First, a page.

Small Batch No. 1, a single-varietal cider featuring hard-to-find Winesap apples, is a very different sort of cider from Austin Eastciders’ two mainstays, Gold Top and Original, currently on the market in bottles and cans, respectively. The cider made from Texas-grown apples, Gibson said, has “a strange and lovely cotton candy aroma and a surprising savory note to the taste. It’s citrusy and salty, almost reminiscent of a margarita, with a punchy acidity and a nice, dry finish.”

The other ciders that are being made especially for the week of opening events are also rather unusual. The brisket cider has already drummed up some buzz, and a taste I had of an early version of the Micklethwait collaboration — an odd but endearing tug-of-war between sweet and smoky — suggested it could live up to the hype.

The hop cider, the recipe for which was developed by one of the cider makers with a beer background, would be “absolute sacrilege in England,” where Gibson is from, he said, because it goes against the tradition of cider. “But we want to push the envelope and see what we can do.”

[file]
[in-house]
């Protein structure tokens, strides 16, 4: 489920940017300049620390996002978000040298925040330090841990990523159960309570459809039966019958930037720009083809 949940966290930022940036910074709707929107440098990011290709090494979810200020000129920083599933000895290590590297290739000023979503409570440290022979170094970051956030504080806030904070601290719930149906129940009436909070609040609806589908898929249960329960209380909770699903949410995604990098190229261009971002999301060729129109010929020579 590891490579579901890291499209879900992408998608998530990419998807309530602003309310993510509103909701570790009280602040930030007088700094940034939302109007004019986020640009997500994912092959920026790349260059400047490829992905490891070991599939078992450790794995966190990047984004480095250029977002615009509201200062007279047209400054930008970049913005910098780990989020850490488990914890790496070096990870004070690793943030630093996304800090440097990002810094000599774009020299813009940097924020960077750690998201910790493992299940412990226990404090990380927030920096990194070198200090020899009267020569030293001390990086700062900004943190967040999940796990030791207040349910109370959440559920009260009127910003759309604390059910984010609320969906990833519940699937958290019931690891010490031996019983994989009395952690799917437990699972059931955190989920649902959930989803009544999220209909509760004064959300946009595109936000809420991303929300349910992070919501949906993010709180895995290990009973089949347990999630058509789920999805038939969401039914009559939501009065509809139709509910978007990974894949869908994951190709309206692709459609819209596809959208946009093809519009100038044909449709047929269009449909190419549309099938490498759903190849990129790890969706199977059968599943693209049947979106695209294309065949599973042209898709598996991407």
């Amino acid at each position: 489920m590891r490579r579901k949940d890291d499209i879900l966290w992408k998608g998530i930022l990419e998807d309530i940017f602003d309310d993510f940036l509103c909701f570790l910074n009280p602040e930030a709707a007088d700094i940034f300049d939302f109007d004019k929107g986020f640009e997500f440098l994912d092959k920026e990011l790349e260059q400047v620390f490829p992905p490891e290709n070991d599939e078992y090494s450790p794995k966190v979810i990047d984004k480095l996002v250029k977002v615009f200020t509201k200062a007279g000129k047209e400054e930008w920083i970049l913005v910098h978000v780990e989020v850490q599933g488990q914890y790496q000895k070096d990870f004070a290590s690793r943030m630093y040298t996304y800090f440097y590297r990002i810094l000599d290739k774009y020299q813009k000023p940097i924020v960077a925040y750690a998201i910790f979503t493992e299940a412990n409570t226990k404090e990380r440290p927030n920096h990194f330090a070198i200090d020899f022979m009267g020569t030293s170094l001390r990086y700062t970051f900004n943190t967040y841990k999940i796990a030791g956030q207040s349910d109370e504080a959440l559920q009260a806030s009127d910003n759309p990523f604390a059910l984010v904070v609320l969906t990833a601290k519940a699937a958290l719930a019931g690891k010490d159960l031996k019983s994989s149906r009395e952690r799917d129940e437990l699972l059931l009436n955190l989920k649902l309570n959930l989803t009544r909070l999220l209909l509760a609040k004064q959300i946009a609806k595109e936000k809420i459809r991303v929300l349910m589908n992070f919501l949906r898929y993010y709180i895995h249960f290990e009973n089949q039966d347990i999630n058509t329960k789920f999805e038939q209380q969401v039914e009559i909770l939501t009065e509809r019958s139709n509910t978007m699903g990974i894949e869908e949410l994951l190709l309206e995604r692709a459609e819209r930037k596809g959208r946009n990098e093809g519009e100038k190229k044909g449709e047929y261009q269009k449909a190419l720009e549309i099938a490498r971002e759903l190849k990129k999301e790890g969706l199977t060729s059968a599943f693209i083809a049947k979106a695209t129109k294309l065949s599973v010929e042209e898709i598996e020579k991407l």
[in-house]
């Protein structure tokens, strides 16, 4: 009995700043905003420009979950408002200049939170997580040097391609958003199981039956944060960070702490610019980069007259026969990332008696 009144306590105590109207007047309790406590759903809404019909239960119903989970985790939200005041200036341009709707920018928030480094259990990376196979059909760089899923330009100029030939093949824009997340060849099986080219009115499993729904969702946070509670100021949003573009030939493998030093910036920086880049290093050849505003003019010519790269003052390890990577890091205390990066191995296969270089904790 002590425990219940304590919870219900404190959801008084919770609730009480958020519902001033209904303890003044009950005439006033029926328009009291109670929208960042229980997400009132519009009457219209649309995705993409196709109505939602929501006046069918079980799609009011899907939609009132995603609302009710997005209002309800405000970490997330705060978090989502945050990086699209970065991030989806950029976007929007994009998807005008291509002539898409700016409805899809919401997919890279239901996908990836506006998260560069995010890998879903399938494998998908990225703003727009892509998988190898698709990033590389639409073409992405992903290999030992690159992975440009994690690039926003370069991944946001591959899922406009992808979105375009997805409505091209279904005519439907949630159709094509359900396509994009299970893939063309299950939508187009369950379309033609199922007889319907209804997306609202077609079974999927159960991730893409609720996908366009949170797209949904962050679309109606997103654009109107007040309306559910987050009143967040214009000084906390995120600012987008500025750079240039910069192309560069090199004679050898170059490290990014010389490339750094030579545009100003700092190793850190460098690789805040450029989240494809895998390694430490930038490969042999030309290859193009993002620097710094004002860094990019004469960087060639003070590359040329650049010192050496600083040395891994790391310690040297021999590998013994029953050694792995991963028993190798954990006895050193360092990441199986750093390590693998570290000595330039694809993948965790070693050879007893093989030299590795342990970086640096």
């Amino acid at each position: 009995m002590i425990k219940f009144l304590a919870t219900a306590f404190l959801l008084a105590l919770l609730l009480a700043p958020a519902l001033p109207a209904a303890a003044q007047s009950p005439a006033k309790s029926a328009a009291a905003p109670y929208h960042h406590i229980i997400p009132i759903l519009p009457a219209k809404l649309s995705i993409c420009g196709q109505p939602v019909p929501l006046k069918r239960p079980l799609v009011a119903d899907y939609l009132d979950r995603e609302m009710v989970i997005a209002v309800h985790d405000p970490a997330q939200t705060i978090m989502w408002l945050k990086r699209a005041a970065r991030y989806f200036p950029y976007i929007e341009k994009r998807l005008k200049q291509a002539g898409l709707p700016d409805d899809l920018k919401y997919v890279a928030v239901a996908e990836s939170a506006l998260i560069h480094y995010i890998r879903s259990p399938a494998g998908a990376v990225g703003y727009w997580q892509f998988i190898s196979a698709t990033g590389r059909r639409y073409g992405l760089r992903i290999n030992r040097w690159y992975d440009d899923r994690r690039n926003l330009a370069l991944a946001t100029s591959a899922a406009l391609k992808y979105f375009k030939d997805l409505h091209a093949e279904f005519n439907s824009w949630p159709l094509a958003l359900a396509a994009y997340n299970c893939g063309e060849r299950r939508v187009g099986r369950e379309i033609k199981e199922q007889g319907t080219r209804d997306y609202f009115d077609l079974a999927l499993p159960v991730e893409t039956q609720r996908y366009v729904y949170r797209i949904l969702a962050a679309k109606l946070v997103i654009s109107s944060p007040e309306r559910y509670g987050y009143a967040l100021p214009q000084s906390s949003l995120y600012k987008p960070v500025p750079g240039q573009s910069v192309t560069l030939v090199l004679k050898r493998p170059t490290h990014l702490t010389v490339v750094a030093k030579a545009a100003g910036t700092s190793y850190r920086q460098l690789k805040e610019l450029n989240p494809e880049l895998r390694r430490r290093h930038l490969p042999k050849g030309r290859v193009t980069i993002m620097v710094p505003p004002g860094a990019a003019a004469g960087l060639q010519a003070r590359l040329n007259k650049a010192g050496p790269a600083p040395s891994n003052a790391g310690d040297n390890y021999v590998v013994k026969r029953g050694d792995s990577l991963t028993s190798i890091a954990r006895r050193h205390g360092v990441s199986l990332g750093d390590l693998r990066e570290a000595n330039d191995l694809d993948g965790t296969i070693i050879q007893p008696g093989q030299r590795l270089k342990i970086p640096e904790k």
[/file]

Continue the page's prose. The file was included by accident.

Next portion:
That’s where the small batch series comes in, allowing Eastciders to experiment with old, rare apples and with barrel-aging. Next up in the series is another single-varietal cider made with Arkansas Black apples and, after that, a cider that’s been aged in Woodford Reserve bourbon barrels. These will all be limited bottle releases.

Although the taproom won’t be ready in time for the opening — the old-fashioned space inside the railroad station needs a bar and other refurbishments — it will eventually offer eight taps, with three to four of those pouring ciders that people will only be able to try there. In a few months’ time, Gibson also hopes the outdoor terrace will draw cider and live music fans. In the meantime, tours of the cidery will start on Nov. 1 and run every Saturday through the rest of the year.



Reader Comments ...


Next Up in Austin360 Eats

This startup says it wants to fight poverty. A food stamp giant is blocking it.
This startup says it wants to fight poverty. A food stamp giant is blocking it.